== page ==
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The Parish of Astley
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St Stephen's, Astley

Although Astley had been recognised as a village since before 1212, when Adam Mort arrived in the village in 1606 it had no place of worship. The inhabitants had to travel either three miles to Leigh or six miles to Eccles.

Adam Mort set about building a chapel for the people of Astley, although the chapel was completed in 1630, during his lifetime, it was not consecrated until 3rd August 1631, some five months after Adam Mort’s death. This was the first of three St Stephen’s church buildings at Astley.

This first chapel, being within the parish of Leigh, was a ‘chapel of ease’ and this in itself created the first problem with St Stephen’s. The vicar of Leigh would normally choose who was to minister the new chapel, however Adam Mort, within his will, had invested the right to appoint the minister to his son Thomas Mort. Thomas Mort was also granted the right to pass on this responsibility or failing this the appointment would rest with twelve leading householders of Astley. This question of appointment was to have dramatic effects nearly two hundred years later. Rev Thomas Crompton was the first permanent minister of Astley chapel when he arrived in 1632, however by 1760 the chapel had fallen into such a state it had to be rebuilt.

The second chapel was built on the same site as the original chapel was slightly larger has an interesting history. The provision in Adam Mort’s will to appoint a curate was to cause an uprising in 1822. When Robert Baker, who had been the incumbent of Astley for over fifty-three years, died in April 1822, Joseph Hodgkinson, who was the vicar of Leigh nominated Thomas Birkett as the next curate of Astley. This infuriated the villagers of Astley who set up a committee and nominated Edward Bowman as curate. The dispute was to escalate more when the Bishop of Chester supported Thomas Birkett. Threats where made by the villagers and the action came to a head in July 1822 when Thomas Birkett was escorted to the chapel by twenty dragoon guards. The crowd, numbering a few thousand, blockaded the chapel and as tension mounted stones were thrown at the soldiers who retaliated by drawing sabres and forcing their way into the chapel. This riot was reported in the Evening Mail on July 22nd and the incident was referred to the King’s Bench division in July 1824. The chapel once again started to fall into disrepair and by 1832 it was described as being damp, dirty, smelly, the floor covered in fungus and with the front doors broken the interior had become a playground for dogs. In 1832 the Rev Alfred Hewlett arrived at Astley, on January 8th he preached to a congregation of twelve. Hewlett initially had no intention of staying at Astley, he was only twenty six years old was recently married. Being shunned by most of the village he set about his preaching and by 1834 the congregation had increased so much Hewlett had plans to extend the chapel by putting in a gallery. Hewlett left Astley in 1838 but was to return in 1840 staying at Astley until his death in 1885. During his time at Astley, Hewlett had made a made a great impression on the villagers with his compassion and Calvinistic sermons, he visited homes in his parish every day learning both the good and bad about his parishioners. Rev Johnstone (1885-1927) followed by Rev Bean (1927-1934) and Rev Ferguson (1934-1947) were to follow Rev Hewlett at Astley. When Rev King came to Astley in 1947 major changes once again started to happen, pew-rents were abolished in 1848 and in 1956 restoration took place removing several of the pew boxes and redecorating the interior. However it was on Sunday 18th June 1961, the day of the annual walking day, that the greatest change was made. In the evening a fire was discovered at the church which resulted not only in the destruction of the church but also priceless monuments and the library of valuable books.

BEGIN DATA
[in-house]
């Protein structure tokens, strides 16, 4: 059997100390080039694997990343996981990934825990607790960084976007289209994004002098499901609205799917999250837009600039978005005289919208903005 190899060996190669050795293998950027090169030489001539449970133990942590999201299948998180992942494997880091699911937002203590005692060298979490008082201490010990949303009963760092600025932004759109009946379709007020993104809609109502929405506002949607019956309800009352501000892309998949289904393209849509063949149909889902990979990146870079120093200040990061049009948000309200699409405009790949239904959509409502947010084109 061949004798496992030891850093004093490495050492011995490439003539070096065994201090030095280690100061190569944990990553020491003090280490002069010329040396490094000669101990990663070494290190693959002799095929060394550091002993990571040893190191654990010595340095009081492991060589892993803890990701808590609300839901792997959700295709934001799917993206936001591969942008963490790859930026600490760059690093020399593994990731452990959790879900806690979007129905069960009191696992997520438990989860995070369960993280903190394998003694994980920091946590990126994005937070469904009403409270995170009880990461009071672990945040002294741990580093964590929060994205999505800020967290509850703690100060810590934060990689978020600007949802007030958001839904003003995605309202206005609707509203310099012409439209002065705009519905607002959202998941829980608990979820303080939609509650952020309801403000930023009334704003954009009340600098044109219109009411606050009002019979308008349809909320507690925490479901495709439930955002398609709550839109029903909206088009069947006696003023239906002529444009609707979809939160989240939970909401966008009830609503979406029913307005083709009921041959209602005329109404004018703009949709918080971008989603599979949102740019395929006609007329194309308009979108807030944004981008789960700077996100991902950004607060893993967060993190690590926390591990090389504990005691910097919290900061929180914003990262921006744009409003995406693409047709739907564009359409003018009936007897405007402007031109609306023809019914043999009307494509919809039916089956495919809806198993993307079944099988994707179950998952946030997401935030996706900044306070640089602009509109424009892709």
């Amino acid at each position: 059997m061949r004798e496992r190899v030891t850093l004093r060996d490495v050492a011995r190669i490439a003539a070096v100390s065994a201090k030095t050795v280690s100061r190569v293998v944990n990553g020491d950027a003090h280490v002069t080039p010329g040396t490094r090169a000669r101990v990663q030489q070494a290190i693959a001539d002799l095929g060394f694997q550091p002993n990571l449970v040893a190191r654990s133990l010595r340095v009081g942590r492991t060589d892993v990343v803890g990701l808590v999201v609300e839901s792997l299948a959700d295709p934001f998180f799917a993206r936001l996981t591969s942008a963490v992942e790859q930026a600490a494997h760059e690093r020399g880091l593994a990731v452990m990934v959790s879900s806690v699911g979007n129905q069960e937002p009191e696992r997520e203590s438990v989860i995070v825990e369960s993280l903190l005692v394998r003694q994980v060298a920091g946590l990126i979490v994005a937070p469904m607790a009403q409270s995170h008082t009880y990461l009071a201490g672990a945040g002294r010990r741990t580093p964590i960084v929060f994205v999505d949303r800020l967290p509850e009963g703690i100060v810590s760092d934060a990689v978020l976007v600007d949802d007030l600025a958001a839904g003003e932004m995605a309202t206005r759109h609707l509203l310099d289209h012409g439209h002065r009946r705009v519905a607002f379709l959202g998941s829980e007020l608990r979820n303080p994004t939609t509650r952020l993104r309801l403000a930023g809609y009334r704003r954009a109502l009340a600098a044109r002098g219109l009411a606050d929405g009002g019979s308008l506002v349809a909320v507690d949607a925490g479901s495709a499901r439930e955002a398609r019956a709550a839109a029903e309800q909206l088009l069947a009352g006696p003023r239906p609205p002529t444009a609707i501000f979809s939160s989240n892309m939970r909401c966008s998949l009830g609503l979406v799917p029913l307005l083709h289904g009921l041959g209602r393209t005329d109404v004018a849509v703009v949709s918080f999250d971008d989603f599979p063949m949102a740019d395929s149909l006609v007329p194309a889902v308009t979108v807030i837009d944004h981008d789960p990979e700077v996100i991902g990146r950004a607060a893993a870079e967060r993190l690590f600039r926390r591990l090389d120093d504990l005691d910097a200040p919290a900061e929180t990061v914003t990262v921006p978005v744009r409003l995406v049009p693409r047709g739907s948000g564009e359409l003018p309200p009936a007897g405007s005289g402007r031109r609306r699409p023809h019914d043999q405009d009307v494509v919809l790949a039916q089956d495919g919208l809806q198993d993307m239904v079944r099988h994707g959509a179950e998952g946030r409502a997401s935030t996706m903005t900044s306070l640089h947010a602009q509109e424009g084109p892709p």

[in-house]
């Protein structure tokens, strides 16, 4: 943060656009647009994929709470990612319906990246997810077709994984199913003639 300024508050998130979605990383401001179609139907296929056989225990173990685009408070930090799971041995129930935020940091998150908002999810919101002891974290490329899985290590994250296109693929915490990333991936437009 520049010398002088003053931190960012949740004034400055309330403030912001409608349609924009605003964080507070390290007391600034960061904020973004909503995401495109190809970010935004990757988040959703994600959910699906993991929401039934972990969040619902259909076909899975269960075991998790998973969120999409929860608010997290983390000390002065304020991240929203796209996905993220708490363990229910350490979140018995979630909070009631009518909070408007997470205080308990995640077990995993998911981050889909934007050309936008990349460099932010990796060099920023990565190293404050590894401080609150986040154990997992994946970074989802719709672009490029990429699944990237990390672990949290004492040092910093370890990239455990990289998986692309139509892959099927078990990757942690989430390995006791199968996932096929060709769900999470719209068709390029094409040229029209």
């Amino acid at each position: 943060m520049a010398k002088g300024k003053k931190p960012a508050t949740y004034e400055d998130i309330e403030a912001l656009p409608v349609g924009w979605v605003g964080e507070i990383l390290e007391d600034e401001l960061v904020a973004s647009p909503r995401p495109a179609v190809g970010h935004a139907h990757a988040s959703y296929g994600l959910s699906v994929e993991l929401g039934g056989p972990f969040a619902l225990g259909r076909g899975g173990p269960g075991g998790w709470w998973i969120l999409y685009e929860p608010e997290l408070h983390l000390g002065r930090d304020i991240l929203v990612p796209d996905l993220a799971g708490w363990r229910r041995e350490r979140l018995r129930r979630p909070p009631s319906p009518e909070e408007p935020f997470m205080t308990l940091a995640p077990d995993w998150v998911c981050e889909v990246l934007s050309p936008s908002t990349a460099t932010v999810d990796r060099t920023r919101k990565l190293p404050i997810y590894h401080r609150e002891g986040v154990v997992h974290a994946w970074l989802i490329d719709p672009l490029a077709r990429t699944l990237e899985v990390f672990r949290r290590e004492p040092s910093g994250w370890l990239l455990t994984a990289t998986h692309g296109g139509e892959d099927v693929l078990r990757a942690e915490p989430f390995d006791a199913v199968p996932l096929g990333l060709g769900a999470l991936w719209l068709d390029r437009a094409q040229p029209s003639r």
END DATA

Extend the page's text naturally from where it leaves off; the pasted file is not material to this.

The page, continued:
Restoration of his second chapel was considered inappropriate due to a number of factors and finally it was decided to build the third chapel along with the new St Stephen’s school a few hundred yards away.


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